“I’m definitely a guy that extends a little bit,” said Scheifele. “Being a higher-end player, being in the top-six, I think it comes with the territory. But it’s something that we all have to work on. The older guys, the veterans, have to lead in that sense. That’s something all of us have to take pride in.”
Sure, it’s still early in training camp and this group is very much in the getting-to-know-the-new-bench-boss stages, so it’s natural that some eyebrows were raised when Bowness openly challenged his veterans to lead the way and clean up two critical areas that caught his attention in Tuesday’s 5-3 victory over the Ottawa Senators: shift length and turnovers.
Scheifele (65 seconds), Connor (65 seconds) and Ehlers (63 seconds) were the only three members of the Jets to average more than one minute per shift (though that included time on the power play which skewed the numbers slightly).
After gushing with praise about Bowness in multiple interviews since he was hired, plenty of folks on social media were wondering how Scheifele was going to respond to the first open show of criticism that was sent his way.
If you thought Scheifele was going to show frustration or threaten to take his puck and go home (figuratively speaking), you were sorely mistaken.
“Well, I don’t think he’s sending a message through you guys,” said Scheifele. “(Bowness) has been an awesome communicator. I think that’s something that we all really respect from him, is everything comes from him, everything comes from his mouth. He’s talking to us each and every day about everything he wants to see and wants to change and what he wants to focus on each and every day, and that’s a huge positive.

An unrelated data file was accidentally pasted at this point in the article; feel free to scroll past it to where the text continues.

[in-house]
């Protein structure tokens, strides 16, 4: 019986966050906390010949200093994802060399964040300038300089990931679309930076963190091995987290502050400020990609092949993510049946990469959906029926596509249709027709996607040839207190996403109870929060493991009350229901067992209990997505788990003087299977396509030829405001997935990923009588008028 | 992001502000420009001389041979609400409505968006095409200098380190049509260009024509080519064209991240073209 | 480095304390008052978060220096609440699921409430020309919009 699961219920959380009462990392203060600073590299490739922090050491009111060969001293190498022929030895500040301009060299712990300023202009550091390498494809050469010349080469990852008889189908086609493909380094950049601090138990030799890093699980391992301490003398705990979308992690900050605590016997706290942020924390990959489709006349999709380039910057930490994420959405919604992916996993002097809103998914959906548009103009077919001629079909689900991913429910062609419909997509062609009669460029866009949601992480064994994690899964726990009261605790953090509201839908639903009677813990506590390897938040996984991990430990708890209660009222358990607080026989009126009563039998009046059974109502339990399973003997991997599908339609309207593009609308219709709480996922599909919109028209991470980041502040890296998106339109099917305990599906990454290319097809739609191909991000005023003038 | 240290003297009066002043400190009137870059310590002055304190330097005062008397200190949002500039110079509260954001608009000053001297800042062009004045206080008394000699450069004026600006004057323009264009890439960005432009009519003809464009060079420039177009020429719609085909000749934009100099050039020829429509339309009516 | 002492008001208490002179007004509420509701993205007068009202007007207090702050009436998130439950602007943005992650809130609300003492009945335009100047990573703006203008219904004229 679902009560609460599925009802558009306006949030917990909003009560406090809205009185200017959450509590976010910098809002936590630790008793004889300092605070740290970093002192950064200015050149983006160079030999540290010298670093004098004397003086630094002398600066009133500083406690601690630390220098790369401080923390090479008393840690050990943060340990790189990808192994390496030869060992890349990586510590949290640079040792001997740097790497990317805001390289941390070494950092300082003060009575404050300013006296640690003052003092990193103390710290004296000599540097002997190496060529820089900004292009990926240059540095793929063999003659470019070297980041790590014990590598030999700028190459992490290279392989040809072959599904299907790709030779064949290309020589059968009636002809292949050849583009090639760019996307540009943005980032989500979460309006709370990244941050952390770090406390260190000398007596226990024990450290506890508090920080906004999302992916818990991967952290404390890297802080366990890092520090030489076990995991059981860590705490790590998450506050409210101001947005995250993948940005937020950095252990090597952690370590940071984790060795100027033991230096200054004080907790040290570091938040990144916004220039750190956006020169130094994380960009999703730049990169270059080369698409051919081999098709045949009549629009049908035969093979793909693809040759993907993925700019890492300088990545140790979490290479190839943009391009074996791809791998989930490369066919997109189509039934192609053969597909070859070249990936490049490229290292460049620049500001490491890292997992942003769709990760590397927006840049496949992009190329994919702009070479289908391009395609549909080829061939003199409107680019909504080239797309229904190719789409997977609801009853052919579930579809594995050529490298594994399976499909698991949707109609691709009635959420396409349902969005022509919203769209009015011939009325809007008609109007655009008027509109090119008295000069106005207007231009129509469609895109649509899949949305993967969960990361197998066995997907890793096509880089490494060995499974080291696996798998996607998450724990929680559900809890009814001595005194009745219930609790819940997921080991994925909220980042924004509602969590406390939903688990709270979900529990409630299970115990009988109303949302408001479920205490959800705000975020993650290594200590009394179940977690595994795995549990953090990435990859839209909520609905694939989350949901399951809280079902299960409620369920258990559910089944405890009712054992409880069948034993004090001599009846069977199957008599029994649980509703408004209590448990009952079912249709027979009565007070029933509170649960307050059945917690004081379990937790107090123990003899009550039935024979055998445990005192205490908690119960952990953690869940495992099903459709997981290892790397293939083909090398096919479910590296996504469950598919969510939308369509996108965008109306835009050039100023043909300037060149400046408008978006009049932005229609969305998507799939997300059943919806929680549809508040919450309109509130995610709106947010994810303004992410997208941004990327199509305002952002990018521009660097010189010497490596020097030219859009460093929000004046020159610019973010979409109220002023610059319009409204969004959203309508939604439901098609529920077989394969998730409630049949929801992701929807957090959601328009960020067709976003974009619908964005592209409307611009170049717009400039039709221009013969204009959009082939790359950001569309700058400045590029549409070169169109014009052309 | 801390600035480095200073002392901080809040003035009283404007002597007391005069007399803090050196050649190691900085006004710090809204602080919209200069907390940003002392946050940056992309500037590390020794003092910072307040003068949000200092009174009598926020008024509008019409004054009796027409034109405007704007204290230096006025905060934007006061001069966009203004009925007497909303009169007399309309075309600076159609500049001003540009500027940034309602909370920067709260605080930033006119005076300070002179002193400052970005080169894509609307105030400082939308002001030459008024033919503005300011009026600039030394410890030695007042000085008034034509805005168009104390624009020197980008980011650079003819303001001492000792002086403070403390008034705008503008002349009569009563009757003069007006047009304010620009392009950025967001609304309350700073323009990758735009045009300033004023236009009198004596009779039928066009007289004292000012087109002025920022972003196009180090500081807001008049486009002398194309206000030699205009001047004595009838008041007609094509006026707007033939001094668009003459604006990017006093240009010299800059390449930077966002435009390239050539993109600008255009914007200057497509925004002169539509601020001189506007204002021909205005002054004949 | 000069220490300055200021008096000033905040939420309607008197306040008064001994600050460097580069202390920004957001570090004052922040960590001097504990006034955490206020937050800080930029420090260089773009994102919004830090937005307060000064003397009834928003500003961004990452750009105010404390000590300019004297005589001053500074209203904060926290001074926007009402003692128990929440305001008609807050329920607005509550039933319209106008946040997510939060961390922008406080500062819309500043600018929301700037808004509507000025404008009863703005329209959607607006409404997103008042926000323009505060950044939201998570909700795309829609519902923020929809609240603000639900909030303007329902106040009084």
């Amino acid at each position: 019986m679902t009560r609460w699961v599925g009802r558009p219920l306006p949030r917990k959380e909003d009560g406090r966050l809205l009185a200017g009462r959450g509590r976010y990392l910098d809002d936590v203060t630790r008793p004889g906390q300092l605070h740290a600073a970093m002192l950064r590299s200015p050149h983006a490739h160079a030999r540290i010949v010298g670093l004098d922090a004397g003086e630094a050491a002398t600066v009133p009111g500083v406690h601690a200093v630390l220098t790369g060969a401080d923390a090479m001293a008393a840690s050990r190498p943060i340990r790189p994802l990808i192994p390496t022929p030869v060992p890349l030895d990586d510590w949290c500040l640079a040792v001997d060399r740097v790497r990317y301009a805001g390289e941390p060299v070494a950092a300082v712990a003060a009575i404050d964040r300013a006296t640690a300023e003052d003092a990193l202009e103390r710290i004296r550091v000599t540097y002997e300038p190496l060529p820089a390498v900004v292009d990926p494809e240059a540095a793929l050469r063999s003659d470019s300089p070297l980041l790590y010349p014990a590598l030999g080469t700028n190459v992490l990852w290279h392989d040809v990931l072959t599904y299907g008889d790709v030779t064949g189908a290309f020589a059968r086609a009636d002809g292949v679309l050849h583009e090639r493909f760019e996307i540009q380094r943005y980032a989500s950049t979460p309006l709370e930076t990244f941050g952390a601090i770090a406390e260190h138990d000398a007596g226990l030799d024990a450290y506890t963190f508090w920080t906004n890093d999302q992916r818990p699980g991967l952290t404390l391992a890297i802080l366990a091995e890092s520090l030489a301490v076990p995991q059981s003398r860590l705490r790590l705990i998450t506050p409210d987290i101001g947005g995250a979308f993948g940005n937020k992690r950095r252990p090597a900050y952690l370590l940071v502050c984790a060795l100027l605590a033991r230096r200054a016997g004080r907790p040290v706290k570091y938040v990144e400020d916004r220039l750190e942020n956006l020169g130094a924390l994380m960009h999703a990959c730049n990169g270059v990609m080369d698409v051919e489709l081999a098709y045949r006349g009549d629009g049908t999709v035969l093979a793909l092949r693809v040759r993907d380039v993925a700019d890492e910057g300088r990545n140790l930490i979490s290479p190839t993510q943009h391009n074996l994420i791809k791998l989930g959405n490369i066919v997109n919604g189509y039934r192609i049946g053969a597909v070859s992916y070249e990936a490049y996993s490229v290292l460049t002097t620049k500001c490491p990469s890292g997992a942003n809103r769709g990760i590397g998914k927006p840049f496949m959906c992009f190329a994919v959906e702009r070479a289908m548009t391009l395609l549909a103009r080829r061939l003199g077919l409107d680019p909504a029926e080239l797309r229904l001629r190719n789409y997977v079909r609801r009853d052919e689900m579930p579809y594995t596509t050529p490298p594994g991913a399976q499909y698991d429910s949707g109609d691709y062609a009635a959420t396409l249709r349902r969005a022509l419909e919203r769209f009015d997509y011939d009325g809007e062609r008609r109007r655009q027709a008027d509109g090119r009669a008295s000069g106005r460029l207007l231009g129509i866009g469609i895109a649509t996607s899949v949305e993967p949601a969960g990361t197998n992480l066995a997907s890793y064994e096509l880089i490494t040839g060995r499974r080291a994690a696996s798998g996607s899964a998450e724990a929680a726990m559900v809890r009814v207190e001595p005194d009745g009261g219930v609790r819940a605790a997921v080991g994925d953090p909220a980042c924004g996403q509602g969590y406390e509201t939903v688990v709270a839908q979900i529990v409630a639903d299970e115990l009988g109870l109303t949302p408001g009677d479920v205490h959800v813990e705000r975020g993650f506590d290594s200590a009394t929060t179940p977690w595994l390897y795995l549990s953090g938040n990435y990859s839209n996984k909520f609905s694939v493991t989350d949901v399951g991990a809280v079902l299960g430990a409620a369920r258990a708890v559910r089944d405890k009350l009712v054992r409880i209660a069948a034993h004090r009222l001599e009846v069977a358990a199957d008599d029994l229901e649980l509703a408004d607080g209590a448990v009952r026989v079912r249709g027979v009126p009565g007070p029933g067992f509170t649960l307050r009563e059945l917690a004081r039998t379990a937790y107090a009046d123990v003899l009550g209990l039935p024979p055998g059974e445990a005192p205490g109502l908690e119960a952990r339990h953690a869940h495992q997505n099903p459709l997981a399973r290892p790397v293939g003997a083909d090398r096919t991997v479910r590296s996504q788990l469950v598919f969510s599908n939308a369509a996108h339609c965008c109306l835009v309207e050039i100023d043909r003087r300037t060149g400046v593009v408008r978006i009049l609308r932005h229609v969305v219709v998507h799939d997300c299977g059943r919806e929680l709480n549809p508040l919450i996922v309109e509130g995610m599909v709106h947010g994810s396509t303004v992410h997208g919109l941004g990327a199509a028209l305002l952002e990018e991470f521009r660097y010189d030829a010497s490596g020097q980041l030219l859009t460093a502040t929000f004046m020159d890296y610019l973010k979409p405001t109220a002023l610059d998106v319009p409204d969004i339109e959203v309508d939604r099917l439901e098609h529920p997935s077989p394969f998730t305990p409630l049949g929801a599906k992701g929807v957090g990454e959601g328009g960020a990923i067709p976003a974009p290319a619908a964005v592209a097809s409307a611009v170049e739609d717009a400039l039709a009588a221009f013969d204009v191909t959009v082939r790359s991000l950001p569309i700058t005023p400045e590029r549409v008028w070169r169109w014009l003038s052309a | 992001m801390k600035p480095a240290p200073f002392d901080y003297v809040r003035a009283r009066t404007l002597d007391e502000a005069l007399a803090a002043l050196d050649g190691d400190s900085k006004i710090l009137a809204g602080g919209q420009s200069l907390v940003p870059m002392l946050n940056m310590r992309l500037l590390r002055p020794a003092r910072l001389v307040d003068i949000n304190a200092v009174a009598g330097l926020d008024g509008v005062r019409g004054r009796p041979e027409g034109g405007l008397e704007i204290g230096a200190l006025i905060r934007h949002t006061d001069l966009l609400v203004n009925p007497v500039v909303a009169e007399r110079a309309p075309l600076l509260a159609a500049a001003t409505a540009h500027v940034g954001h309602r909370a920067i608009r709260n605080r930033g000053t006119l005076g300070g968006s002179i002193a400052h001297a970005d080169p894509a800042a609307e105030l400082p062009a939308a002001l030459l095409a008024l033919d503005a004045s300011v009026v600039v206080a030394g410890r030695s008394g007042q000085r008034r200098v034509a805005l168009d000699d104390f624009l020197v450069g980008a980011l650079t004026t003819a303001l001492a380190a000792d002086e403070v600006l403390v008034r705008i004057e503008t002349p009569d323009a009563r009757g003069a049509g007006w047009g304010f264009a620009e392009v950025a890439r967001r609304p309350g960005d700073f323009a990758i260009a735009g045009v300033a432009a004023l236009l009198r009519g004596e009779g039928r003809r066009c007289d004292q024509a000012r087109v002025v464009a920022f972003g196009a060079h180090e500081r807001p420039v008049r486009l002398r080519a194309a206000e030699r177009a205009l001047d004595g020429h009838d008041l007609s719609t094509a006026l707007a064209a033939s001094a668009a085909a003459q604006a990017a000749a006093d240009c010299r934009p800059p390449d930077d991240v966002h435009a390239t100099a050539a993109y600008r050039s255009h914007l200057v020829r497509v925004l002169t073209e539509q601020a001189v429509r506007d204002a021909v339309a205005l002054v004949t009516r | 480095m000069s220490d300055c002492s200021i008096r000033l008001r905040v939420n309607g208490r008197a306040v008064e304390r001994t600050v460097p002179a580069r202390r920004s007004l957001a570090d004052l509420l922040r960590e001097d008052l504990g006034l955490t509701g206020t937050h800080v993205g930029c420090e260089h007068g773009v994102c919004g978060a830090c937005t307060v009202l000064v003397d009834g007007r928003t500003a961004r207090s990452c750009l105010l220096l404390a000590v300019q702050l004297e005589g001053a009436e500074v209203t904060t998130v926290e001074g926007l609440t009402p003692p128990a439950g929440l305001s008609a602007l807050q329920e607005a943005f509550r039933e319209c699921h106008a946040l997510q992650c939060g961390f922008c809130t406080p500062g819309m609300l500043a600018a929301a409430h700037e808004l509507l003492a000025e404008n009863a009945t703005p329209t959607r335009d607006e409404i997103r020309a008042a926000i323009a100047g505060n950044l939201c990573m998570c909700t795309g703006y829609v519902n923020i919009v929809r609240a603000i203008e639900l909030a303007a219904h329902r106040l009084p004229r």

“He’s really up front and honest, tells you what’s on his mind. He wants you to tell him what’s on your mind, as well. That’s something I really appreciate and something that’s going to be very different, for sure. But something I think everyone likes. And like I said, it’s all a process. We’re all getting to know each other, each other’s tendencies and it’s been a good start.”
It’s natural to wonder if a mostly fresh set of eyes with the reconfigured coaching staff could be a benefit for Scheifele and company.
Folks from outside the organization like Bowness, associate coach Scott Arniel and assistant coach Brad Lauer have been watching Scheifele from afar for years and may have some different thoughts about things that might help take his game to another level.
Scheifele isn’t in the business of only wanting to be told what things he’s great at — he’s already got a great awareness of his strengths — he’s open to constructive criticism as well.
That’s an important part of trying to improve.
“I think that’s what coaching is. I believe that’s the definition. That’s what coaches are supposed to do,” said Scheifele. “They want to help you with your game, and that’s what’s really exciting for us players, is you have a new set of eyes giving you their thoughts on your game and what you can improve on and what they see and what you see.
“We all want to feel that they’re helping us and giving us the best chance to succeed. And it’s been a great start to training camp with that so far, and we’re all excited to keep that going.”
This was another example of genuine enthusiasm from Scheifele, who is in position to be a driving force this season.
Members of the media and fans alike have been programmed to believe that the modern player might not appreciate their faults discussed in a public forum, so criticism — even if constructive — isn’t frequently offered in the question-and-answer setting.